Creating the right energy mix for small communities

Friday, 13 December, 2019

Creating the right energy mix for small communities

Representatives of smaller communities are overwhelmed by a huge amount of information regarding emerging energy technologies, which tends to exacerbate existing uncertainty. A new online tool from Fraunhofer is now helping to clarify this confusion, calculating the optimal energy mix for each individual case — including funding possibilities available.

The transition to a new energy economy is imminent. However, representatives of small communities are often unable to envision exactly what is the best solution for them due to missing resources and knowhow. Solar power, photovoltaics or geothermal? What is suitable for a community and what percentage could each technology contribute to the community’s energy needs? Are there any funding opportunities available?

Researchers of the Advanced System Technology Branch of the Fraunhofer Institute for Optronics, System Technologies and Image Exploitation IOSB-AST have developed a software tool which analyses the needs and opportunities for a specific community. The optimisation tool is one of the major outcomes of the project ‘Technological and Economic Energy Modeling — modTRAIL’.

“With our project, mayors of smaller communities can learn about technical possibilities available for the transition into a new energy economy and corresponding opportunities for funding — and the information they receive is tailored specifically to their community,” said Liane Rublack, a scientist at Fraunhofer IOBS-AST. “The tool uses a mixture of conventional and renewable energy sources to calculate the optimised solution for the heat and electricity generation of the community.”

In four model municipalities located in the German federal state of Thuringia with fewer than 10,000 inhabitants — namely Kahla, Werther, Neumark and Großobringen — the researchers are already testing the tool. First the decision-makers in the communities have to insert the name of their municipality, whereupon they receive details about the electricity and heating demand in their locality. Afterwards, they specify their preferences for future power and heating supply. What technologies would they like to use and which ones would they prefer to rule out? There are numerous options to choose from, including solar and wind power, battery and thermal storage units, condensing oil and gas boilers, air heat pumps and geothermal heat pumps.

The tool also elicits the decision-makers’ preferences regarding other factors. Is minimising CO2 the top priority? Or are the costs of purchasing the energy more important? Based on this prioritisation, the software tool determines the mixture of energy and power plants. For example, this might be a combination of photovoltaic plants, battery and thermal storage systems, and combined heat and power plants. The output also includes the costs for installation and operation, the energy procurement costs, the amount of CO2 emissions and the funding possibilities available.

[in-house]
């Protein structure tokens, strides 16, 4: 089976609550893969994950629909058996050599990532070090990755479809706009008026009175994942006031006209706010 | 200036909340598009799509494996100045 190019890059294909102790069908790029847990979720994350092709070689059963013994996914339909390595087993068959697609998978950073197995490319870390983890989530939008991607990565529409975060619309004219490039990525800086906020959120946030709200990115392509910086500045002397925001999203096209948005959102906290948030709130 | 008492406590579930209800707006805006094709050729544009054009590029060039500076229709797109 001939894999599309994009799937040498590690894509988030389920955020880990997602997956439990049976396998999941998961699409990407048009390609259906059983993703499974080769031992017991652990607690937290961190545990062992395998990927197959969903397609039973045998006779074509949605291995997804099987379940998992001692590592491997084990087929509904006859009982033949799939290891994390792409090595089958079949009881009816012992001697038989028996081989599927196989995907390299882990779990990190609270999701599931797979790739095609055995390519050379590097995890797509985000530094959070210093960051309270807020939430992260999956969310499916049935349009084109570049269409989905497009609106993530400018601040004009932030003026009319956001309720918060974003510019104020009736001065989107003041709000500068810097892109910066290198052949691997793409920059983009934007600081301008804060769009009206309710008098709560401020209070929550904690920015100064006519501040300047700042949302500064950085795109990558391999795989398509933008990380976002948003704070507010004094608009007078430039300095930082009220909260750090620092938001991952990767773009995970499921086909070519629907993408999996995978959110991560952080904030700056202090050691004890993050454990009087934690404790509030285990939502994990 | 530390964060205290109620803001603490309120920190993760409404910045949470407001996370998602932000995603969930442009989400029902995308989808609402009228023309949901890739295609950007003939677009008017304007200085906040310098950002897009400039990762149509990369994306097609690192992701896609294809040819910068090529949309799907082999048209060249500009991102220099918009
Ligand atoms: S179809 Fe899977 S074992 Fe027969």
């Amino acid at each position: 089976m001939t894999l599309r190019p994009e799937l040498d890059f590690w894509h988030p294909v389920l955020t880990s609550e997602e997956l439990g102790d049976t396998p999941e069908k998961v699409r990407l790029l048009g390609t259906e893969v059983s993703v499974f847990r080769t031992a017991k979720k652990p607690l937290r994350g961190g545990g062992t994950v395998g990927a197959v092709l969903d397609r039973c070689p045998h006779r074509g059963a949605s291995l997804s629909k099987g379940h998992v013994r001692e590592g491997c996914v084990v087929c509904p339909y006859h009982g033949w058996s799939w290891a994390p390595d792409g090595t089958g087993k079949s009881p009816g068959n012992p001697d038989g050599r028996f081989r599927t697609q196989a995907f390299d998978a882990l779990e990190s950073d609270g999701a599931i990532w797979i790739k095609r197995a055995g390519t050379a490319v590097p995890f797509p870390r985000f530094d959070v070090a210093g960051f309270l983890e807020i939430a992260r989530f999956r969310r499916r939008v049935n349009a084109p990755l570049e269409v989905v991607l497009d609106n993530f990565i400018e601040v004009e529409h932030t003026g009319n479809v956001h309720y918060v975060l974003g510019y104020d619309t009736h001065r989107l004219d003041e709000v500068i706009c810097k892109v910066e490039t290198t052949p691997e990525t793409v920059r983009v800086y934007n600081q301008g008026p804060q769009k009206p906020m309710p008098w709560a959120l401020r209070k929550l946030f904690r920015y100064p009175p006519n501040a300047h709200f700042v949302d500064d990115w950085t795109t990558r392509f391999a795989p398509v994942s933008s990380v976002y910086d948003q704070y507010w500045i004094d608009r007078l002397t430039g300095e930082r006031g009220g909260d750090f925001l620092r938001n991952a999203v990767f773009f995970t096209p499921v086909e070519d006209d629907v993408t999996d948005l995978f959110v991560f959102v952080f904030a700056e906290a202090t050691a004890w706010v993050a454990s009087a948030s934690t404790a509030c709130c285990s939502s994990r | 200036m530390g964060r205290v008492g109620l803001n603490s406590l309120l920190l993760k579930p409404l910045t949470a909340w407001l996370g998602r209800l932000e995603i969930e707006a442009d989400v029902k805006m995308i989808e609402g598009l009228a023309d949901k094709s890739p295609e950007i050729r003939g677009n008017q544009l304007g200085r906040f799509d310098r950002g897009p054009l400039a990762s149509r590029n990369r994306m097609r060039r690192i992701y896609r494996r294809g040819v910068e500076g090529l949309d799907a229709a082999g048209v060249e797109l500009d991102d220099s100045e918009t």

“With our optimisation tool, we want to start the process and show the mayors of small communities the potential offered by renewable energy sources for their municipalities,” Rublack said.

The researchers used standard load profiles for households as well as the time series for renewable energy sources recorded by the German Meteorological Service — in this case, by the Thuringia weather station at Erfurt-Weimar — for their software tool. For communities in Thuringia with fewer than 10,000 inhabitants, the necessary data is already stored in the system. The tool can also be used in other German states with the corresponding data.

The developed optimisation model is an integral part of the online software of the ‘Transformation in Rural Areas’ (TRAIL) joint research project. The specific goal of the project is to motivate a large number of smaller communities to engage fully with the questions of efficient energy supply with the help of the easy-to-use optimisation tool. In particular, it lowers the barriers for the communities to start, which are due to limited human and financial resources.

An online software tool was developed which generates initial statements about electricity and heating consumption of the community chiefly based on publicly available GIS data and census data and further existing databases. Furthermore, the optimisation part generates recommendations for the energy transition procedure of the specific community.

Image caption: Visualisation of heating demand for the municipality of Neumark (486 inhabitants) in a 100 x 100 m grid. Dark colours indicate high energy demand. The results were estimated based on the building structures. Image ©Open Data Thüringen | virtualcitySYSTEMS | Layout: Daniel Cebulla (JENA-GEOS-Ingenieurbüro).

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